When Amanda came for coaching
Amanda is an independent business woman at the top of her tree. She has never been married, has no kids. She put all her effort into her corporate career but fell into a state of burn-out and was fed up with going home to an empty home and bed at night.
The type of men she attracted
Men seemed to afraid of her formidable character and powerful position. She only seemed to attract men who wanted her to look after them
How Amanda felt
Amanda felt plagued by her perfectionism, self denial, and exhaustion in the face of how much she had to do. She was constantly running herself into the ground trying to do everything herself and asked for little support for herself. When, reluctantly, she asked for support she couldn’t seem to get it. She couldn’t get people to hear or, at the end of her tether, she would express herself in anger and frustration so alienate people. She struggled with feelings of isolation and felt depressed.
How Calling In the One worked for her
In her work in Calling in The One, Amanda discovered she always felt she was alone and she unconsciously believed others would eventually leave her. She truly believed she couldn't get what she needed and wanted from others. With support from her coach, she questioned these old core beliefs about herself and discovered that others can be here for her if she allowed them to be and if she let them in. She realised she was here to love and be loved in return and that she could learn new ways of being with herself and relating to others to develop honest, warm, meaningful relationships that would become richer and deeper with time. As a consequence, she was able to share herself with others and ask for support in ways which were inviting. She was much more open to receiving love, more able to see the love that was around her. She started attracting more emotionally mature men who could relate to her on a feeling level and were much more her equal.
Amanda's life now
Amanda's been dating a lovely man for ten months now, she has been able to soften into his loving care and they're beginning to build a future together.
Susan is a divorced mother of two. She has had two acrimonious divorces for which she felt responsible and very ashamed. She felt guilty that neither of her children's fathers would have anything to do with her or them. She was afraid of getting involved with anyone ever again.
Susan's old beliefs and ways of being
Susan came to the realisation that she felt she was a bad, selfish person, that others were always angry with her and that she would be punished when she was not “good". She could see that she took far too much responsibility in relationships, blamed herself and often even felt responsible when others behaved badly towards her. She realised she would over commit to try to try and be good but would then let others down because she hadn't the resources to deliver on the promises she’d made. This disappointed and irritated others and they lost trust in her. She then beat herself up and constantly resolve to "try harder" next time. She had lots of inner “shoulds” and "oughts". Susan found it hard to reflect because she was so critical of herself so would see things in black and white, right & wrong.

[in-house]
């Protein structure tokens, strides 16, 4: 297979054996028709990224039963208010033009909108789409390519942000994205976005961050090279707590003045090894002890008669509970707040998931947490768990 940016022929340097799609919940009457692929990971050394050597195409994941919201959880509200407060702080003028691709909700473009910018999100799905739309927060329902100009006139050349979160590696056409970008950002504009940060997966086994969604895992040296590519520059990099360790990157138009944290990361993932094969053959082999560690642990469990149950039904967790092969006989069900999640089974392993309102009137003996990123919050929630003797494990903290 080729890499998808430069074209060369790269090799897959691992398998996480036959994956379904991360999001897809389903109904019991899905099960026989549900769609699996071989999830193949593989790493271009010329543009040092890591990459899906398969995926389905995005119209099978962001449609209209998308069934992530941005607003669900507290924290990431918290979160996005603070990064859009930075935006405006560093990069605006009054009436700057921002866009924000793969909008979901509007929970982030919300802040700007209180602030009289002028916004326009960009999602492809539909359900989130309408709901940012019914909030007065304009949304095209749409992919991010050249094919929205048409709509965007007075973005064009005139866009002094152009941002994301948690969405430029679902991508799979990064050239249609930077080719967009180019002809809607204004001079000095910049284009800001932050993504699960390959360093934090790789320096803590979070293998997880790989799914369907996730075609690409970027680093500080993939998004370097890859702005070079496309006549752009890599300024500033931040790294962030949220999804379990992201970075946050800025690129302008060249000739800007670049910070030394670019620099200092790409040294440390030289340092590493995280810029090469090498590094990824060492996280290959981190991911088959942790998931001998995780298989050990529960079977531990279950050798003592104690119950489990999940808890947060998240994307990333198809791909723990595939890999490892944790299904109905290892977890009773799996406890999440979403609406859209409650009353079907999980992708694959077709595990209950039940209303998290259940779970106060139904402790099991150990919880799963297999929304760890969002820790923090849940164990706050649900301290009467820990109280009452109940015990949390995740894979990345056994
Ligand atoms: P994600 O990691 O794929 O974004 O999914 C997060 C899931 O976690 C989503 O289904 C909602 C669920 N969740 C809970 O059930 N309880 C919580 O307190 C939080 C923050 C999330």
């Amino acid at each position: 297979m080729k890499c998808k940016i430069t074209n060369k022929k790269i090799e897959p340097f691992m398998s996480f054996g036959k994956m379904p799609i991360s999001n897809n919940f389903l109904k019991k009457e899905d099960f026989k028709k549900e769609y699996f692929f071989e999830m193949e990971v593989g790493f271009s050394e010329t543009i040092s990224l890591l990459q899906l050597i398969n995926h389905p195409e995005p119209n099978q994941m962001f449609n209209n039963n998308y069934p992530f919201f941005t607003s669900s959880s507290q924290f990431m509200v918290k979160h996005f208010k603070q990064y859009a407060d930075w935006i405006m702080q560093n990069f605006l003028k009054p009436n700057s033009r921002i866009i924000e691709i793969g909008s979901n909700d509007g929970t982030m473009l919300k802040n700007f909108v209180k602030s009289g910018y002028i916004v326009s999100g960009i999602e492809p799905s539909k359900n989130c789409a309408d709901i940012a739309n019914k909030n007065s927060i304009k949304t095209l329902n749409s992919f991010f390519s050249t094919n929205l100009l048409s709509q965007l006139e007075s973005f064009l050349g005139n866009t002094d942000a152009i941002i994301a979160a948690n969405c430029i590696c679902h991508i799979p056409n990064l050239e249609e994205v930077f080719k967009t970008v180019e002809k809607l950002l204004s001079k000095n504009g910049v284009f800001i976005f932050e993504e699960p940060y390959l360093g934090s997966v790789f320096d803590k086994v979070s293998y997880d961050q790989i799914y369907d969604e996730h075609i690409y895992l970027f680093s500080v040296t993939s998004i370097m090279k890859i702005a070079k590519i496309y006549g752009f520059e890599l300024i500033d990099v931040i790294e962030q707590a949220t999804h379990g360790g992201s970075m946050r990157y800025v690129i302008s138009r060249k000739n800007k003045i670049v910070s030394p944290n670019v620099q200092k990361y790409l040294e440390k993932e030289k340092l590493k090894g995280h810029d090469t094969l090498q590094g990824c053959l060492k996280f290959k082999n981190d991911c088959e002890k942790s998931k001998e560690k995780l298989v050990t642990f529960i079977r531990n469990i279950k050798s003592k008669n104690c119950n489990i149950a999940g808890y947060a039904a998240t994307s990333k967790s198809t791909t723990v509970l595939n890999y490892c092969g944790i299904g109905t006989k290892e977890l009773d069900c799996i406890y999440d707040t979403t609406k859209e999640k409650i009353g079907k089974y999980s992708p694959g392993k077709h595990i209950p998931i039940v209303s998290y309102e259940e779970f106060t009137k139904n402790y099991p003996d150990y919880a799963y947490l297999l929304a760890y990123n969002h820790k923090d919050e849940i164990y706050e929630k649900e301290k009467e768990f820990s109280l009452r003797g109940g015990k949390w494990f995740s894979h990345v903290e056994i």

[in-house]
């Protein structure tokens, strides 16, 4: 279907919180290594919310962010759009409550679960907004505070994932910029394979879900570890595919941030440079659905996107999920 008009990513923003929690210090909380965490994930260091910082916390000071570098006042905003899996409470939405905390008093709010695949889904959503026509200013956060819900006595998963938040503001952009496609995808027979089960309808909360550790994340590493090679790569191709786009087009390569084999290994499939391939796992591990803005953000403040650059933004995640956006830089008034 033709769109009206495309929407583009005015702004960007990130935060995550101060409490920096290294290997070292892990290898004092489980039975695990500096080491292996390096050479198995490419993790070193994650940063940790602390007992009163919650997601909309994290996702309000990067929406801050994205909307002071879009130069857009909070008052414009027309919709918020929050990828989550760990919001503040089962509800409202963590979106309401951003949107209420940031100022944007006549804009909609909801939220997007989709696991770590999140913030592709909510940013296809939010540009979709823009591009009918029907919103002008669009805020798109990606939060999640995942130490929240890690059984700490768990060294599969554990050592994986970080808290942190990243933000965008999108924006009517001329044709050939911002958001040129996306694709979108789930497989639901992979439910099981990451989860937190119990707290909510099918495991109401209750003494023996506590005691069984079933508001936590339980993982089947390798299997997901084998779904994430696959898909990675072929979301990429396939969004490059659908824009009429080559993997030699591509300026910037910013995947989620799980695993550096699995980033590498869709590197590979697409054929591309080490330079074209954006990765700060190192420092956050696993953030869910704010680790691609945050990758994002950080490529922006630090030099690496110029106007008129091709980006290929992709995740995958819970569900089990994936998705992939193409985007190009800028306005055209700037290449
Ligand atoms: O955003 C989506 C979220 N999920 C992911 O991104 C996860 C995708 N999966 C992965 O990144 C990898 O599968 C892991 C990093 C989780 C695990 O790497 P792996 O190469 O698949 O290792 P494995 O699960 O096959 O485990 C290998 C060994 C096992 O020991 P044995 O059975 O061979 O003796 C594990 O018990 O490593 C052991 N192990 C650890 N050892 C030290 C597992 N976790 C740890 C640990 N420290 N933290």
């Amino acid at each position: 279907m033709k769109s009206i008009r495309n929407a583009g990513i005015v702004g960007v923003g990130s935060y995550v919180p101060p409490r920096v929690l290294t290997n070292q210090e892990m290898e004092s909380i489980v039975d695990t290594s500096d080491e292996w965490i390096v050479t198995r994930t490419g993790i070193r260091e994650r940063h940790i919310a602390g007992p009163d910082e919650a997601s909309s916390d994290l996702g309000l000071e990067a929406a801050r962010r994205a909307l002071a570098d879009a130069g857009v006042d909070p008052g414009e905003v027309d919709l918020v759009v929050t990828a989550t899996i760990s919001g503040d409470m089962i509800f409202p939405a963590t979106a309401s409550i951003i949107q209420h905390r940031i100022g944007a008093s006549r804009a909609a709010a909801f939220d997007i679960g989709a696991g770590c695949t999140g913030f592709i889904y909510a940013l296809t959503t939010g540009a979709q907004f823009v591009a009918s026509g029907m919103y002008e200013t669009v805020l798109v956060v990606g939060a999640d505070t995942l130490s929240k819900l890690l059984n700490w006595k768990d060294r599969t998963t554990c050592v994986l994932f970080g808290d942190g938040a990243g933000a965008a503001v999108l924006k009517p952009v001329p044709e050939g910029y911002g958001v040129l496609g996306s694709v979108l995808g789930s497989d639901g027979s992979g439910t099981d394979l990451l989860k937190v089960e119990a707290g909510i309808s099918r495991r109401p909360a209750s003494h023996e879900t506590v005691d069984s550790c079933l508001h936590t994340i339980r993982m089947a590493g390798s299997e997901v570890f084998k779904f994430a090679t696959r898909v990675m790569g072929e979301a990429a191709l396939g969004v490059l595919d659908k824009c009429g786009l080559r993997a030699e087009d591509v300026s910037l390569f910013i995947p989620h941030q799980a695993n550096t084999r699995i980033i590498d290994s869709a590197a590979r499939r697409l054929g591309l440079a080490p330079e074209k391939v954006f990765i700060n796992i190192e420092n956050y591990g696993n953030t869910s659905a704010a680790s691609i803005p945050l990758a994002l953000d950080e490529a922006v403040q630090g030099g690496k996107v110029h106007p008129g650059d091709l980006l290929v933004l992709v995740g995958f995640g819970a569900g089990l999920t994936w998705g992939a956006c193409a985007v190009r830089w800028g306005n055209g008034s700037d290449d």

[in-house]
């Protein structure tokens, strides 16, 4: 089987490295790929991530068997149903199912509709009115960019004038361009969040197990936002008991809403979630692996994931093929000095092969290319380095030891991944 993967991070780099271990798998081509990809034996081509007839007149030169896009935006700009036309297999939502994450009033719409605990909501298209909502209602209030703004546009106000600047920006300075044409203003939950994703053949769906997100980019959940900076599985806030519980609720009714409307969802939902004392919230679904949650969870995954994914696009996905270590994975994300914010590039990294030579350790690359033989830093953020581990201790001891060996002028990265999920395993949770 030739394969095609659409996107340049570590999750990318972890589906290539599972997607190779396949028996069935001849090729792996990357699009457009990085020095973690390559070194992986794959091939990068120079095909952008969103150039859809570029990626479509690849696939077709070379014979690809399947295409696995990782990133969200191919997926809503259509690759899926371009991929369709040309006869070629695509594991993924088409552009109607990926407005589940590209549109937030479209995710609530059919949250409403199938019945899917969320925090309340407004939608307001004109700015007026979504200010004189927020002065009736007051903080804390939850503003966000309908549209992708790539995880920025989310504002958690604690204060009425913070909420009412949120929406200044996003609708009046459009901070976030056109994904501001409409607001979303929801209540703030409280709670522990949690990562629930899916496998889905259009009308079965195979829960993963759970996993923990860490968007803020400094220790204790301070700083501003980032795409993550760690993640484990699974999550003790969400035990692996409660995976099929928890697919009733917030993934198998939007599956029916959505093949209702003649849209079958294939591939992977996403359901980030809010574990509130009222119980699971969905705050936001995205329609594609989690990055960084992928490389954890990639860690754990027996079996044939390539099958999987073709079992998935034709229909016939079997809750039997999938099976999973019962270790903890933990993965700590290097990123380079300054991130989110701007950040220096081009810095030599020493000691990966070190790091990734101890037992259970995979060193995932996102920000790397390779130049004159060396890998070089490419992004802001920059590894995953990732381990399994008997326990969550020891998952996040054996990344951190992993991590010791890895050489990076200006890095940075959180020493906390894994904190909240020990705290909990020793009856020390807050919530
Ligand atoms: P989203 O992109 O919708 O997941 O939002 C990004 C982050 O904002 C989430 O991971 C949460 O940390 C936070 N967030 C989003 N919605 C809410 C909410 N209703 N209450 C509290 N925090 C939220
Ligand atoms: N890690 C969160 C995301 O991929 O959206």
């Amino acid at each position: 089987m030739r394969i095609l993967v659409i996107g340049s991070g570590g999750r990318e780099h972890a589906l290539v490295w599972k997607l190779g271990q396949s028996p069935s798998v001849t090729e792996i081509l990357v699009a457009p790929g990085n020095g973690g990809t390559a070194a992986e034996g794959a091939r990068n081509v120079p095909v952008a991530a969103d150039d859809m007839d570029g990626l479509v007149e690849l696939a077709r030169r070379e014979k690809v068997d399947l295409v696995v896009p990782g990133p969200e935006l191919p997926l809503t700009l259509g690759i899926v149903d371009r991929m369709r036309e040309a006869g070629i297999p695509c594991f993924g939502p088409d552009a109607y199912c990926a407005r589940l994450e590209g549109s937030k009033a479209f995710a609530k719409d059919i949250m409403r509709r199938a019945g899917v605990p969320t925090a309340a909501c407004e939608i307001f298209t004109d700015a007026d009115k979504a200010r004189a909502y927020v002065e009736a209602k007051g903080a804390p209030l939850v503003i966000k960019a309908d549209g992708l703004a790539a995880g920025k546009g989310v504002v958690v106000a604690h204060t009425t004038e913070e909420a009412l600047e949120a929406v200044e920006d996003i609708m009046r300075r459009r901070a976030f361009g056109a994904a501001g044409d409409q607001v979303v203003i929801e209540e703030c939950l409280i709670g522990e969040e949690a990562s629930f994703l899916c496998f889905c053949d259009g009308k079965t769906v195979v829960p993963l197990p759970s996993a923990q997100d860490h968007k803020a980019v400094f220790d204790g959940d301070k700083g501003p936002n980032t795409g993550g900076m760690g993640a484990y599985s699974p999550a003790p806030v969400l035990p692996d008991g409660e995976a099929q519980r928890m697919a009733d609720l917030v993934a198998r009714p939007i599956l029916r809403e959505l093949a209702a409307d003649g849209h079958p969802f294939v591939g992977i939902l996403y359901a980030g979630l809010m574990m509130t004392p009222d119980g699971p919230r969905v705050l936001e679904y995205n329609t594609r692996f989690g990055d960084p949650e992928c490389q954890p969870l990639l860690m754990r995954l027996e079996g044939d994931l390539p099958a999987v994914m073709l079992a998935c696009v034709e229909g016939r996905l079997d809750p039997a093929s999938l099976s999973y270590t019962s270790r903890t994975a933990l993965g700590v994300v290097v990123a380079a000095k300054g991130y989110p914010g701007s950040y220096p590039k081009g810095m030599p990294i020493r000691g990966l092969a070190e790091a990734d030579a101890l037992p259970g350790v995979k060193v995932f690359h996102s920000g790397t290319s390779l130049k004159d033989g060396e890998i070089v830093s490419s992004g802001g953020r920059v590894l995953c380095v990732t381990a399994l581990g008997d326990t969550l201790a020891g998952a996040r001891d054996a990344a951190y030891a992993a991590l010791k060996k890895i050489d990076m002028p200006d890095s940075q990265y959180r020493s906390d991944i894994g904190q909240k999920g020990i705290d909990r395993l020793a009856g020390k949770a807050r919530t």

Calling in the One learning
Through the Calling in The One coaching process, Susan became self compassionate and was more forgiving of her own failings. She learned learning to accept them without judgement and shame. She realised that other adults are perfectly capable of being responsible for their own choices and their consequences. She stopped giving others the power to decide whether she was a good person and came to measure her sense of her own goodness by her willingness to learn from her mistakes and to make amends whenever she could.
Susan’s relationship with herself and others has changed massively. She now welcomes feedback from others and reflects for herself upon what might be true in what they say, but now holds her own authority within herself. She is much more able to keep her word and to be accountable if she needs to change her mind without it becoming catastrophic. Susan is much more able to set clear and realistic expectations of herself so she isn’t always falling short and failing in her own mind. She is much kinder and encouraging in how she speaks to herself, letting herself learn from her failures and mistakes, rather than painfully shaming herself.
Now Susan has much warmer and kinder relationships with others and is much more relaxed in herself, she is much less prickly to be around and as a consequence is enjoying meeting new people and dating, approaching it in a much more light-hearted, self-accepting and welcoming way. She recognises she has more work to do but now feels she has the skills and capacities to meet it in full.